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pp. 18-31

The Native American Graves Protection and Repatriation Act (NAGPRA) has been described as a statute that halts the unethical acquisition of Native American human remains and sacred objects, and as a course of action to "reverse the historic pattern of one-way property transfers" (Echo-Hawk 1996:1; Hill 1996:93). The law has been...

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3. Consulting with the Bone Keepers: NAGPRA Consultations and Archaeological Monitoring in the Wampanoag Territory

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pp. 32-43

I have been actively involved with both the Wampanoag Confederation Repatriation Project and tribal historic preservation officer (THPO) activities for the past six years. During this time, I believe that I have consulted with every leading archaeologist, museum staff member complying with the Native American Graves Protection and Repatriation Act...

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4. Collaboration between Archaeologists and Native Americans in Massachusetts: Preservation, Archaeology, and Native American Concerns in Balance

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pp. 44-58

John Peters Sr. (Slow Turtle) was one of the architects of the Massachusetts Unmarked Burial Law. As the executive director of the Massachusetts Commission on Indian Affairs, he oversaw its implementation from 1983 until his death in 1997. I had the pleasure of collaborating with him during those years. He taught me so many things. At every burial...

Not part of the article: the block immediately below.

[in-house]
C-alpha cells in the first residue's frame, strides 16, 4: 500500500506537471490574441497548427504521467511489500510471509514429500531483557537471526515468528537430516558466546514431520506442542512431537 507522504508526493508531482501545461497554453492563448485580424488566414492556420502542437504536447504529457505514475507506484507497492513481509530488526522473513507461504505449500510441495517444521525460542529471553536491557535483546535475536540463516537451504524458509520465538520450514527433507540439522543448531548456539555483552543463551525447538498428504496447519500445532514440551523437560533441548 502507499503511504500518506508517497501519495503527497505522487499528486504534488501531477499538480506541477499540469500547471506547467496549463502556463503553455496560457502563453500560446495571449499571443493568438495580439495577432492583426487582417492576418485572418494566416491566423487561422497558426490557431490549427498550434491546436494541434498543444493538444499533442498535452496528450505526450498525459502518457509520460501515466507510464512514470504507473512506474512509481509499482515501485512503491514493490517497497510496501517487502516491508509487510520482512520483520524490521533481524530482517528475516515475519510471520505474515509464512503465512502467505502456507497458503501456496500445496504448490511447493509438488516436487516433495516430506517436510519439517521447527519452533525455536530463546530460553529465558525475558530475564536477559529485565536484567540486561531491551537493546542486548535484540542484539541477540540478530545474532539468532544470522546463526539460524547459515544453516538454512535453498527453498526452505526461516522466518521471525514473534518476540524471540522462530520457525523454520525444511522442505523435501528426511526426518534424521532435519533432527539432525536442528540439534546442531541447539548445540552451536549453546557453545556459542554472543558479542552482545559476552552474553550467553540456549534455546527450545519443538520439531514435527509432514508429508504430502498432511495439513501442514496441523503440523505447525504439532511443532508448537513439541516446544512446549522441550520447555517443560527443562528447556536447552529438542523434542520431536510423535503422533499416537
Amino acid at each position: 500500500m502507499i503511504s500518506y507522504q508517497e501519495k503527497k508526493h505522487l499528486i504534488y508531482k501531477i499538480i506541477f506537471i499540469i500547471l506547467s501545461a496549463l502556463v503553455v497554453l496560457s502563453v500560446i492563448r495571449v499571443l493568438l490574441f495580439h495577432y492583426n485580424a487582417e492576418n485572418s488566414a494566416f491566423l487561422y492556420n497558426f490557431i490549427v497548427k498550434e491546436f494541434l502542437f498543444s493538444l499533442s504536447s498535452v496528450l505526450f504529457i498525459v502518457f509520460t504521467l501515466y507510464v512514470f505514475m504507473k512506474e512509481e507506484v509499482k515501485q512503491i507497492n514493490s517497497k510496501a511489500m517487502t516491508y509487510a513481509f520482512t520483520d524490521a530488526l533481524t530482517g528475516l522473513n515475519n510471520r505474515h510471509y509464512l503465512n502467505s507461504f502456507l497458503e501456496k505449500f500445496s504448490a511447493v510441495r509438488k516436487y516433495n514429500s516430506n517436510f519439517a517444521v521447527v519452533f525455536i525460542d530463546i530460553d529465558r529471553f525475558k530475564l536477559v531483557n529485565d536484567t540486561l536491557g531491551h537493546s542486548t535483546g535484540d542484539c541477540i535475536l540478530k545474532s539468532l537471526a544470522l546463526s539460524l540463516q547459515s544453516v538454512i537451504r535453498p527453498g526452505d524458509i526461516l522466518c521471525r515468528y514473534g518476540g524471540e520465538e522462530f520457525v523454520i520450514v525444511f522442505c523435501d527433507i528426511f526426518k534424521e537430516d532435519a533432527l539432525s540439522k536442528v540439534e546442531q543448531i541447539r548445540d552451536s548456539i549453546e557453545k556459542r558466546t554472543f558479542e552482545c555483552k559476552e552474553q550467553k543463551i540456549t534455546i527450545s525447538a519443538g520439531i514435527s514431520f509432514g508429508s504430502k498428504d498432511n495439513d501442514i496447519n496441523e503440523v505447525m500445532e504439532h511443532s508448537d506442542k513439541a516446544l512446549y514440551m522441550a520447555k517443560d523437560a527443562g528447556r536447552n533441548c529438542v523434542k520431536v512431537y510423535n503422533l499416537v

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5. “The 368 Years’ War”: The Conditions of Discourse in Narragansett Country

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pp. 59-75

When a large earth-moving machine struck an unmarked seventeenth-century Narragansett Indian cemetery in 1982, the Rhode Island Historical Preservation and Heritage Commission (RIHPHC) and the Narragansett Indian Tribe decided to work together to excavate, study, and plan for the reburial of the 56 individuals interred...

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6. Ancient Burial Grounds on Monument Road: Abenaki and Archaeologist Efforts to Find a Solution in Vermont

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pp. 76-93

Although the state of Vermont currently has no federally recognized Native American tribes, local Native Americans actively participate in archaeological site protection and repatriation in the state. This chapter presents one history regarding Native human remains found along Monument Road in Swanton-Highgate, Vermont, and the changing...

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7. Working with the Abenaki in New Hampshire: The Education of an Archaeologist

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pp. 94-111

This was the third week of our search. Room by room, drawer by drawer, box by box, we had looked for the fragmentary remains of two Abenaki children and an adult that had been excavated by archaeologists 20 years before. A battered, lidless cardboard box with the word "Seabrook" scrawled on the side sat on the table. Examining in turn...

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8. Forging New Partnerships: Archaeologists and the Native People of Maryland

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pp. 112-128

As T. J. Ferguson (1996) asserted, archaeologists and American Indians are in the midst of restructuring their relationship with one another in ways that are exciting to some archaeologists and frustrating to others. Both the passage of the Native American Graves Protection and Repatriation Act (NAGPRA) in 1990 and criticism by Native...